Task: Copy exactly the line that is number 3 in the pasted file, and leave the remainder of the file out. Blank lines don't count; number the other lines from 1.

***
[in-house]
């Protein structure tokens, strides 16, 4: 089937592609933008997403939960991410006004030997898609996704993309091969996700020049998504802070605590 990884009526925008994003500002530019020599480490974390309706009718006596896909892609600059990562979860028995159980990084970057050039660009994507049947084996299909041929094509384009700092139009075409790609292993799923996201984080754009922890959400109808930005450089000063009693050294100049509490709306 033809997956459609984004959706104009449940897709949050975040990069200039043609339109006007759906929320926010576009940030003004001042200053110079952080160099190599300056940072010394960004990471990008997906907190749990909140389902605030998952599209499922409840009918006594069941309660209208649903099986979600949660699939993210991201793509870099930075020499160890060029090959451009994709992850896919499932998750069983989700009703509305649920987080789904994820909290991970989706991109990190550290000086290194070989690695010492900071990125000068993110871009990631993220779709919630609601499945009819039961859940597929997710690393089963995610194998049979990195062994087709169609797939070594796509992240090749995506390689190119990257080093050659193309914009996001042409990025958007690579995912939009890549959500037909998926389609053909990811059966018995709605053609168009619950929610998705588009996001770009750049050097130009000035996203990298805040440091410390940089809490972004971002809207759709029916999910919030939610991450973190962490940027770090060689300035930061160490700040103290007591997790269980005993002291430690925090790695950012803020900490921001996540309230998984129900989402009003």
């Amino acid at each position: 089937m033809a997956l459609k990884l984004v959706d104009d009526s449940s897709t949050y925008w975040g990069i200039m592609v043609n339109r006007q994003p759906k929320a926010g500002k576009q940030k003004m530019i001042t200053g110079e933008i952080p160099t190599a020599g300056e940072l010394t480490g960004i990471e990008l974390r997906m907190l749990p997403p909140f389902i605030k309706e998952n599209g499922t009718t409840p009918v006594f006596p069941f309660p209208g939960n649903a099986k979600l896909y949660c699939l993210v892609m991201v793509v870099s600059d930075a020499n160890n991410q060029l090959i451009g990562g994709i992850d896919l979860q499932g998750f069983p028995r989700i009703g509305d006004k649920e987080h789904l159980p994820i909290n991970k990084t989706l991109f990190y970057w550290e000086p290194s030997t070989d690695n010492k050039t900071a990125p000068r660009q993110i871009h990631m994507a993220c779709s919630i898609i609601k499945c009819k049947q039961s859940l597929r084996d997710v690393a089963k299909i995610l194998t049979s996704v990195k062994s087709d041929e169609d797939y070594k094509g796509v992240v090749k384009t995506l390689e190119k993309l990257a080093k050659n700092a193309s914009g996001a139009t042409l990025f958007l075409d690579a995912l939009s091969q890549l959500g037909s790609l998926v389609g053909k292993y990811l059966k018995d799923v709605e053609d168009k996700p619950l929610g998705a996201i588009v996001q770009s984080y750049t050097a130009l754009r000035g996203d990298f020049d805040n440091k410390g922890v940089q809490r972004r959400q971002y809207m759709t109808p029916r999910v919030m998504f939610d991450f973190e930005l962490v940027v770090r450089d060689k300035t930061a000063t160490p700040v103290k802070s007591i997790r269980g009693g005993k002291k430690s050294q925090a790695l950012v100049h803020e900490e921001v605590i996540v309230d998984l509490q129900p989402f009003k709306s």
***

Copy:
């Amino acid at each position: 089937m033809a997956l459609k990884l984004v959706d104009d009526s449940s897709t949050y925008w975040g990069i200039m592609v043609n339109r006007q994003p759906k929320a926010g500002k576009q940030k003004m530019i001042t200053g110079e933008i952080p160099t190599a020599g300056e940072l010394t480490g960004i990471e990008l974390r997906m907190l749990p997403p909140f389902i605030k309706e998952n599209g499922t009718t409840p009918v006594f006596p069941f309660p209208g939960n649903a099986k979600l896909y949660c699939l993210v892609m991201v793509v870099s600059d930075a020499n160890n991410q060029l090959i451009g990562g994709i992850d896919l979860q499932g998750f069983p028995r989700i009703g509305d006004k649920e987080h789904l159980p994820i909290n991970k990084t989706l991109f990190y970057w550290e000086p290194s030997t070989d690695n010492k050039t900071a990125p000068r660009q993110i871009h990631m994507a993220c779709s919630i898609i609601k499945c009819k049947q039961s859940l597929r084996d997710v690393a089963k299909i995610l194998t049979s996704v990195k062994s087709d041929e169609d797939y070594k094509g796509v992240v090749k384009t995506l390689e190119k993309l990257a080093k050659n700092a193309s914009g996001a139009t042409l990025f958007l075409d690579a995912l939009s091969q890549l959500g037909s790609l998926v389609g053909k292993y990811l059966k018995d799923v709605e053609d168009k996700p619950l929610g998705a996201i588009v996001q770009s984080y750049t050097a130009l754009r000035g996203d990298f020049d805040n440091k410390g922890v940089q809490r972004r959400q971002y809207m759709t109808p029916r999910v919030m998504f939610d991450f973190e930005l962490v940027v770090r450089d060689k300035t930061a000063t160490p700040v103290k802070s007591i997790r269980g009693g005993k002291k430690s050294q925090a790695l950012v100049h803020e900490e921001v605590i996540v309230d998984l509490q129900p989402f009003k709306s």